Music therapy has been utilized for addiction and mental health recovery for several years. Typically, this treatment consists of lyrical analysis, instrument playing, listening to music, and composing music. In many cases, these aspects of music therapy can truly ground clients amidst the chaos – providing them with a chance to further discover who they are, what they want out of life, and enhanced ways to connect with others.

What is Music Therapy?

Previous sources have explained that music therapy is “the clinical and evidence-based use of musical interventions to accomplish individualized goals within a therapeutic relationship by a credentialed professional who has completed an approved music therapy program.” Altogether, music therapy can address the genuine mental, physical and spiritual concerns that a person may have. Understanding what music therapy is and how it can benefit your life, can be incredibly useful in the decision to add this type of treatment to your program.

As clients work in music therapy, their therapists assess their emotional well-being, physical health, social functioning, communication skills, and cognitive skills through musical response. Therapists will often design music sessions involving music improvisation, receptive music listening, songwriting, lyric discussion, music and imagery, music performance, and learning through music. As a non-invasive form of treatment, music therapy can help transform people’s lives in beautiful ways.

Previous studies have found that music improves the body’s immune system and reduces stress. Even before receiving surgery, music therapy can lower the heart rate and blood pressure and relax the body. Music therapy can also benefit a person no matter their age, and it doesn’t matter if an individual considers themselves musically talented. After all, the goal isn’t to become a music connoisseur but to feel more comfortable and confident in recovery.

How Music Therapy Affects Us

For years, scientists have found that human beings are rhythmic. Our heartbeat, breathing, and brain waves are all moving to a particular pattern. Our brain and nervous system are constructed to identify music as separate from noise. We can respond to rhythm and repetition, tones, and tunes.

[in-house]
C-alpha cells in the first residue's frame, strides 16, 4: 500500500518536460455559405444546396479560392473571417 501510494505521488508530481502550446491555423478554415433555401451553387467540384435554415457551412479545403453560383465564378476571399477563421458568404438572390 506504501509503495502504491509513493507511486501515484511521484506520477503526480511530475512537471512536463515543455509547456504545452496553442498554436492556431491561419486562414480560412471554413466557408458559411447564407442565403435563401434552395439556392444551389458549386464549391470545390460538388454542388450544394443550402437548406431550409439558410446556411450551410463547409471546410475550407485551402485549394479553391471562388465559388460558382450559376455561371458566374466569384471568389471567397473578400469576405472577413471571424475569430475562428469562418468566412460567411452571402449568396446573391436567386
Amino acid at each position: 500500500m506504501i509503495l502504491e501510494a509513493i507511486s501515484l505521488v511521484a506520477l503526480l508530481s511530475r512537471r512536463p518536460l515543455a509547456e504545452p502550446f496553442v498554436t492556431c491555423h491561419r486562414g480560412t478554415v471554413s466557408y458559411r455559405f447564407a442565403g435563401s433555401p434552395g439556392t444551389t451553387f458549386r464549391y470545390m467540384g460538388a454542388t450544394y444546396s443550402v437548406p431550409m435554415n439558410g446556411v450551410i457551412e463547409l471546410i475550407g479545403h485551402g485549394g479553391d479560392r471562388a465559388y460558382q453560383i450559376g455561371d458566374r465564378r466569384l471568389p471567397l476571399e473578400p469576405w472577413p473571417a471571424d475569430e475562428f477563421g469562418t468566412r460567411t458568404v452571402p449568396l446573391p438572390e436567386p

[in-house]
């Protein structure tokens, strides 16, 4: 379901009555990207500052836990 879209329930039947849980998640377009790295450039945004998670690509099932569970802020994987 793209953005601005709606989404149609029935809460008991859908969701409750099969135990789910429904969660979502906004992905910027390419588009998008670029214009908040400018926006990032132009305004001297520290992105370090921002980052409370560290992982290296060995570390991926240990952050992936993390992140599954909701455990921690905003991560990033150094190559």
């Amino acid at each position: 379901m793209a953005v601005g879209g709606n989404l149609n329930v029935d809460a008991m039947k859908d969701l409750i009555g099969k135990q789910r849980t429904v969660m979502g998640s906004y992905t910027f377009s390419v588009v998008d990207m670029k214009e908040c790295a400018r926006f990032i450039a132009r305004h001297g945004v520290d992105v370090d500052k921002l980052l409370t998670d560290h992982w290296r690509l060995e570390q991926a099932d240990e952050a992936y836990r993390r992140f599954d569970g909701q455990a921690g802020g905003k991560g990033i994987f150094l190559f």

Music therapy has been shown to help stroke victims, substance abuse problems, brain injuries, physical disabilities, acute and chronic pain, Alzheimer’s disease, Parkinson’s disease, and more.
Through music therapy, we can benefit from three main things:

  • Being with others – engaging in something that connects one another and provides a shared sense of community really helps uplift those in recovery to feel a part of something larger than themselves.
  • Feeling heard – it’s nice to feel like a person isn’t being judged – and music therapy can promote these types of feelings as it’s not about “talent” or “skill” but healing and recovery.
  • Having a sense of purpose – it helps to know that other people are going through painful situations. Music therapy can bring that sense of purpose in life by allowing individuals to reflect on what they have to offer to the world.

These benefits can result in some remarkable transformations. Music therapy also makes it easier for a person in recovery to relate to others and the world at large. Music is a universal practice that anyone can relate to. Sometimes, working through music can help people understand what they’ve gone through by feeling it through instruments played, the sincerity of a person’s voice when singing, or singing how they feel themselves.

Music Therapy: A Powerful Tool Against Addiction

Addiction can cause a person to feel hopeless, alone, and confused. It’s not uncommon for those in recovery to question their direction. Music therapy can affect us in ways that promote growth and healing and develop more reliable connections with those around us.

For those who engage with music therapy, thoughts may change from depression, anxiety, and confusion to some of the following outlooks on life:

“I have a lot to offer to this world.”
“There are many opportunities out there for me.”
“I am excited to see where this path takes me.”

In addition to music therapy, those in recovery can add several holistic treatment options to their recovery. Yoga, meditation, art therapy, massage therapy, and more can also be incredibly beneficial for healing and rejuvenation. Recovery takes some time, but hard work and dedication will make it all worth it.

Music therapy is just one of many tools that can be used in early recovery. A lot of us think of early recovery as a cookie-cutter program. Everyone gets into a basketball gym or church, sits in a circle, and takes turns sharing their sad life story. Then, everyone drinks coffee and complains about their family or their job. While this might be the image we’re presented with in the media, Rancho Milagro Recovery wants you to know that this doesn’t have to be your experience. Early recovery can be a lively and dynamic experience, as you’re surrounded by like-minded individuals and immersed in a reactive and tailored therapeutic journey. Whether music therapy, art therapy, or animal therapy is your thing – you’ll find it on offer here. Our trained and experienced therapists and 24/7 staff are always on hand to make sure your experience in early recovery is as enjoyable and comfortable as it can be. More importantly, we’ll make sure you have access to the tools you need to be successful in building a foundation for lifelong recovery. If you’re ready to make the biggest decision of your life, give us a call today at (951) 526-4582.

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